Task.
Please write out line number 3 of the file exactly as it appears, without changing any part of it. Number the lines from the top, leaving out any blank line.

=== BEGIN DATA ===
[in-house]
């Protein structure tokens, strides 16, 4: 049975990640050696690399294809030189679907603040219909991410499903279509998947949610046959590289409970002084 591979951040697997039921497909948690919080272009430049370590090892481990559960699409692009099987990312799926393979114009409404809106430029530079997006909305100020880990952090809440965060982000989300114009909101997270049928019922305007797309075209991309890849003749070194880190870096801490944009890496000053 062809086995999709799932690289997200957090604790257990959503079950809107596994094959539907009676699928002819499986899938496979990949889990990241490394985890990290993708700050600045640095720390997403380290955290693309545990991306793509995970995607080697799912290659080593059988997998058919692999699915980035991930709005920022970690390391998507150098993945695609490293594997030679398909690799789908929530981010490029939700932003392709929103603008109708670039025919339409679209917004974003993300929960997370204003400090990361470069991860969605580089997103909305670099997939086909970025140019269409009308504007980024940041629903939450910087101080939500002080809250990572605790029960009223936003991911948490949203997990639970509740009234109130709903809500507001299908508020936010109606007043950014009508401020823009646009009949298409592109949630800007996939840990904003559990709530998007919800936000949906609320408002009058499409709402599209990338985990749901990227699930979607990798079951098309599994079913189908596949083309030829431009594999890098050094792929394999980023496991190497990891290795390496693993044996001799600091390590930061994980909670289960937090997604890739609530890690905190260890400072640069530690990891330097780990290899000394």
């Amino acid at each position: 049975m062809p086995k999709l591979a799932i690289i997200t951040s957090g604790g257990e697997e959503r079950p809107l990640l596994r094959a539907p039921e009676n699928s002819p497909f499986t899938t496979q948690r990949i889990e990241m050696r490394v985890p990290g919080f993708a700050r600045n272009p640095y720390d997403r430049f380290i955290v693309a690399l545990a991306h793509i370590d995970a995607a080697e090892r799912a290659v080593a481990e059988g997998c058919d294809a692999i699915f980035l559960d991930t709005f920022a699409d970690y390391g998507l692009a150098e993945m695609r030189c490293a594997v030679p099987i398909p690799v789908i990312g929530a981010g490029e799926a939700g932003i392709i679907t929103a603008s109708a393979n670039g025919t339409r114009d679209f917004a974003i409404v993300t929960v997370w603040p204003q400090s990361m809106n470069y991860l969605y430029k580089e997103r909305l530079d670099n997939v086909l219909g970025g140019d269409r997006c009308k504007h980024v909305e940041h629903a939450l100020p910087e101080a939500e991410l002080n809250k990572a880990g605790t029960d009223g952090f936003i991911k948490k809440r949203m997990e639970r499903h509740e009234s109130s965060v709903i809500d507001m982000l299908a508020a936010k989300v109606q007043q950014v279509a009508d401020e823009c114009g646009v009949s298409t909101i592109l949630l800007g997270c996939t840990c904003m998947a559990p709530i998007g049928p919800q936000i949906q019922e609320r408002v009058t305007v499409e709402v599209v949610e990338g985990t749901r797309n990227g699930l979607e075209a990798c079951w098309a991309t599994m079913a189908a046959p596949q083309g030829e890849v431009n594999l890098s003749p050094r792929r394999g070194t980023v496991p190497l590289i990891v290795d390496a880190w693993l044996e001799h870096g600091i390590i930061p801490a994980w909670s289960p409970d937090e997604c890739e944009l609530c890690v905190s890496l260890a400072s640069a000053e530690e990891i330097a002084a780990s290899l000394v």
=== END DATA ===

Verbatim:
């Amino acid at each position: 049975m062809p086995k999709l591979a799932i690289i997200t951040s957090g604790g257990e697997e959503r079950p809107l990640l596994r094959a539907p039921e009676n699928s002819p497909f499986t899938t496979q948690r990949i889990e990241m050696r490394v985890p990290g919080f993708a700050r600045n272009p640095y720390d997403r430049f380290i955290v693309a690399l545990a991306h793509i370590d995970a995607a080697e090892r799912a290659v080593a481990e059988g997998c058919d294809a692999i699915f980035l559960d991930t709005f920022a699409d970690y390391g998507l692009a150098e993945m695609r030189c490293a594997v030679p099987i398909p690799v789908i990312g929530a981010g490029e799926a939700g932003i392709i679907t929103a603008s109708a393979n670039g025919t339409r114009d679209f917004a974003i409404v993300t929960v997370w603040p204003q400090s990361m809106n470069y991860l969605y430029k580089e997103r909305l530079d670099n997939v086909l219909g970025g140019d269409r997006c009308k504007h980024v909305e940041h629903a939450l100020p910087e101080a939500e991410l002080n809250k990572a880990g605790t029960d009223g952090f936003i991911k948490k809440r949203m997990e639970r499903h509740e009234s109130s965060v709903i809500d507001m982000l299908a508020a936010k989300v109606q007043q950014v279509a009508d401020e823009c114009g646009v009949s298409t909101i592109l949630l800007g997270c996939t840990c904003m998947a559990p709530i998007g049928p919800q936000i949906q019922e609320r408002v009058t305007v499409e709402v599209v949610e990338g985990t749901r797309n990227g699930l979607e075209a990798c079951w098309a991309t599994m079913a189908a046959p596949q083309g030829e890849v431009n594999l890098s003749p050094r792929r394999g070194t980023v496991p190497l590289i990891v290795d390496a880190w693993l044996e001799h870096g600091i390590i930061p801490a994980w909670s289960p409970d937090e997604c890739e944009l609530c890690v905190s890496l260890a400072s640069a000053e530690e990891i330097a002084a780990s290899l000394v």